Bangladesh is prone to natural hazards but is not a protracted crisis-ridden country like Sudan, Afghanistan, Fiji and Zimbabwe. The annual gross domestic growth (GDP) rate has been growing 6+ per cent over about last one decade. Last year's GDP growth rate was 7.11 per cent, and for the current year preliminary estimates suggest that the growth rate would be 7.24 per cent.
Bangladesh has been maintaining a stable macroeconomic stability also for the last one decade. Industry's share to GDP is 31 per cent and of the service sector, 53 per cent. But agriculture's share to GDP has decreased to 15 per cent despite engaging 43 per cent of the total labour force. The country is self-sufficient in rice and tripled its total production since the independence in 1971.
In the context of Sustainable Development Goal (SDG) 2.1 (End Hunger) the percentage of population below lower poverty line in Bangladesh was 12.3 per cent in 2016 and prevalence of under-nourishment was 16.4 per cent as of FAO 2016 data. Prevalence of stunting was 36 per cent and malnutrition 14.3 per cent.
On the means of implementing SDGs, Bangladesh has integrated the goals and targets in the 7th Five Year Plan, 2016-2020. It will implement SDGs through its national planning tool, i.e. through Five Year Plans. In 2016, mapping of SDG targets was completed by different ministries and a book was brought out showing whose responsibility is what and who will play lead and associated role in implementing the targets. Accordingly, the ministries are preparing action plan proposing projects and interventions that will be undertaken to materialise the goals.
Action plan for the implementation of the SDG targets will be finalised by June 2017. The operational plan will be prepared but the challenge is enormous, particularly in respect of agricultural growth. In the last year, industrial growth was 11 per cent and service sector's growth was 6.5, but agricultural growth was declining and grew 2.5 per cent. Agriculture has become a relatively slow-growth sector, though agriculture gets all-out public finance support in terms of subsidies in fertiliser, irrigation and electricity, and agricultural machineries with 50-80 per cent subsidy on purchase price. Fertilisers in Bangladesh are even cheaper than salt. Price support programme is also undertaken in case of low market prices.
One of the problems with agriculture is the prevalence of small farm holdings. Besides, practice of tenant farming is rampant. Crop production is completely weather-dependent. Poor farmers exhaustively use natural resources for maintaining their livelihood having no adequate farm resources. Who pays for environmental damages inflicted by millions of small producers? How millions can be made accountable or accused in a democratic polity? Farm structure itself stands on the way to large-scale farm mechanisation and adoption of improved technologies. Eighty-seven per cent of farm households has non-farm sources of income facilitated by huge expansion of rural road networks and access to electricity (82 per cent rural farm households has access to electricity). The green revolution with 'seed-fertiliser and irrigation' as divisible inputs has thrived. It has made a breakthrough in the previously stagnating small-holder agriculture. It was a turning-point in the late sixties of the last century.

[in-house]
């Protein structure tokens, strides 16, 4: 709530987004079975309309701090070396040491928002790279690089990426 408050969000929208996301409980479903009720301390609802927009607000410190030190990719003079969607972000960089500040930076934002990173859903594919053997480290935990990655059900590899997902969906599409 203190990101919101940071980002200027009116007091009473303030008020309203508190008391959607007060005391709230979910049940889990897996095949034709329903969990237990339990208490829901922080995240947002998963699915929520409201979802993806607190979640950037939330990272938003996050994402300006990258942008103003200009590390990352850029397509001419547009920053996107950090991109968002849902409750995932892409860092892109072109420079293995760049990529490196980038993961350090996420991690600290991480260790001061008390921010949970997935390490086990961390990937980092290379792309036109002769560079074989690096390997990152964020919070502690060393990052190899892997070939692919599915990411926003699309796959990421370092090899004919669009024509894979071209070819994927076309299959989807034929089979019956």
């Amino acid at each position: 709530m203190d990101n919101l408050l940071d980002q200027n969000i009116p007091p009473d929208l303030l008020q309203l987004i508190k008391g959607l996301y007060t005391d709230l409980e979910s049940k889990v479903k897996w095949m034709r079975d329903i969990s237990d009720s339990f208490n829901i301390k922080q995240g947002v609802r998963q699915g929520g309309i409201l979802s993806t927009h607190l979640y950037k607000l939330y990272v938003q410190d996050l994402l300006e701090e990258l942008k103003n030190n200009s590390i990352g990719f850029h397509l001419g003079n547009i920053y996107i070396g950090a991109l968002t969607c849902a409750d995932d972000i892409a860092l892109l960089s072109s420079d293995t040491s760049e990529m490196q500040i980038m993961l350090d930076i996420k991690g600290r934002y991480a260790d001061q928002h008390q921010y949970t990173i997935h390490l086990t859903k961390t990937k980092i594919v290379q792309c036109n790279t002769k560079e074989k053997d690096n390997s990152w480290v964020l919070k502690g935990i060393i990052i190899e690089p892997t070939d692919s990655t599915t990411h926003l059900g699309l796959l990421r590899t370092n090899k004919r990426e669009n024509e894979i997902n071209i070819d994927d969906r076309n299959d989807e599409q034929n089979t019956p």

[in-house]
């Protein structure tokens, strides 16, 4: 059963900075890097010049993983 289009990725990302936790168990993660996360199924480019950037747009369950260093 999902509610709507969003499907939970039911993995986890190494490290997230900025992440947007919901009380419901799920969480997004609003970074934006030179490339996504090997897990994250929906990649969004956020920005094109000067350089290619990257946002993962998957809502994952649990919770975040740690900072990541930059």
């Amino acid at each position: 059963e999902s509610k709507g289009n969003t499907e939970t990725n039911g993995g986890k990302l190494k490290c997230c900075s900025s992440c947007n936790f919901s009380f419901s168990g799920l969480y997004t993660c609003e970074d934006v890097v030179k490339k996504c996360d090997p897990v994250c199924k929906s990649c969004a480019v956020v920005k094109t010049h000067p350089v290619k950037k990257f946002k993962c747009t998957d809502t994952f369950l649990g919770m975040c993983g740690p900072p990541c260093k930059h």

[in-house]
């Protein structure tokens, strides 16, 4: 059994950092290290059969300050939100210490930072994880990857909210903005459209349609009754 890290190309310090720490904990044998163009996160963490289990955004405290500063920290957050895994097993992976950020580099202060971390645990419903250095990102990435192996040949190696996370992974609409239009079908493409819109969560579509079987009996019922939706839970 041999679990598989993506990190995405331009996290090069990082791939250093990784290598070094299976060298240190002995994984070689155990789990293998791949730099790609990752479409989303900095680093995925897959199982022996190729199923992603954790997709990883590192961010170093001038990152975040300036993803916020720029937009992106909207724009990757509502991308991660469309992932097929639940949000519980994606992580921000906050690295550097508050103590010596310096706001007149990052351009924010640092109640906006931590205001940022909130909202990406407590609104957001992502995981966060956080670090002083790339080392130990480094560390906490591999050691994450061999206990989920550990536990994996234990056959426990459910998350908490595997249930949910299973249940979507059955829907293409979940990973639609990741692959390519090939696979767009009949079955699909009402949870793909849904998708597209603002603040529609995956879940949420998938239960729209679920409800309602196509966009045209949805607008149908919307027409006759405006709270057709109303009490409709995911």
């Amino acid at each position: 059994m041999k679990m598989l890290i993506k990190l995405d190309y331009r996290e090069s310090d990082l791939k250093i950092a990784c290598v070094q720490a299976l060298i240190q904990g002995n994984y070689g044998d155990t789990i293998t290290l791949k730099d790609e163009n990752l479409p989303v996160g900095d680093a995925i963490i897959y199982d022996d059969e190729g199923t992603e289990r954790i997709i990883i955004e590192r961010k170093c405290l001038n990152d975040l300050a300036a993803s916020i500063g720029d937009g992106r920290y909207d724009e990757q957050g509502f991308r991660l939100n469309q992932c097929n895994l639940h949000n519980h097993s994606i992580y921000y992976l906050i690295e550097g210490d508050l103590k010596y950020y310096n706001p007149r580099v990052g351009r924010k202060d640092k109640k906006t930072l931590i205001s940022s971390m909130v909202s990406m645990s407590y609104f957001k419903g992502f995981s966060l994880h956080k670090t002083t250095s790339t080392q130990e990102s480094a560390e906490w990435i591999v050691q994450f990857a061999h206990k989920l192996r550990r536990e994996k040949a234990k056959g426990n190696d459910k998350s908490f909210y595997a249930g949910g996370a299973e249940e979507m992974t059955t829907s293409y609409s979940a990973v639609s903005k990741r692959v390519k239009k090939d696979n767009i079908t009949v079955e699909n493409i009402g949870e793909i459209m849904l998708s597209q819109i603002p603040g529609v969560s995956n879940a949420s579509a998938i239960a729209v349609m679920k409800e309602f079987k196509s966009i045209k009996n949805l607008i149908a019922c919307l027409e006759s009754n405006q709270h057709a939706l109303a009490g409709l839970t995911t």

With the change of economic structure, adverse climate change impact and force of globalisation pushed agricultural activities to the margin. Agriculture has now become a relatively low-wage and low-productive sector. With the changed economic and social scenario, we must look beyond the farm gate. Knowledge-intensive new technological revolution is needed for a thriving commercial agriculture where small holder-dominated farm structure seems not to be compatible. I think now a paradigm shift is necessary in the mindset of the people to see agriculture in the rapidly transforming Twenty First Century in a booming commercial perspective. In the globalised world, firm enterprises must have access to managing gene editing, tissue culture, GMO techniques with whole-sale farm mechanisation from seeding to harvesting, product packaging and establishing green houses for controlled large-scale production having own firm laboratories for innovation and maintaining product quality.
Agriculture will be the integral part of industrial economy. It will be controlled by thousands of entrepreneurs not by millions of subsidy-dependent subsistent farmers. Continuous heavy subsidisation made small holder-faming persisting. Market will determine any resource use including land. Role of markets has not received much attention for developing agriculture as business proposition. The suggestions of land reform, tenancy reform, promotion of farming cooperatives, improving value chains, joint farming, valuing local knowledge, etc., have been galore over the last five\six decades but largely to no avail.
In Europe, cooperative banks once thrived in agriculture and industry, but all have now become commercial banks. Bangladesh has to think out of the box as the SDG is a well thought-out development agenda. Yes, political will and commitment will be a game changer in this regard. A macro-economic framework, particularly congruent financial policy design and legal reform, would be necessary to facilitate growth of large-scale commercial farming integrating all sectors of the economy.
The article has been adapted from a speech delivered by Dr. Shamsul Alam as a panelist in the session on Countries in Special Situations and Protracted Crisis in the Experts Group Meeting on Progress in Achieving SDG2 which was jointly organised by FAO, IFAD and World Food Programme in collaboration with UNDESA in New York during June 12-13, 2017. Dr Alam is Member (Senior Secretary), General Economics Division, Bangladesh Planning Commission.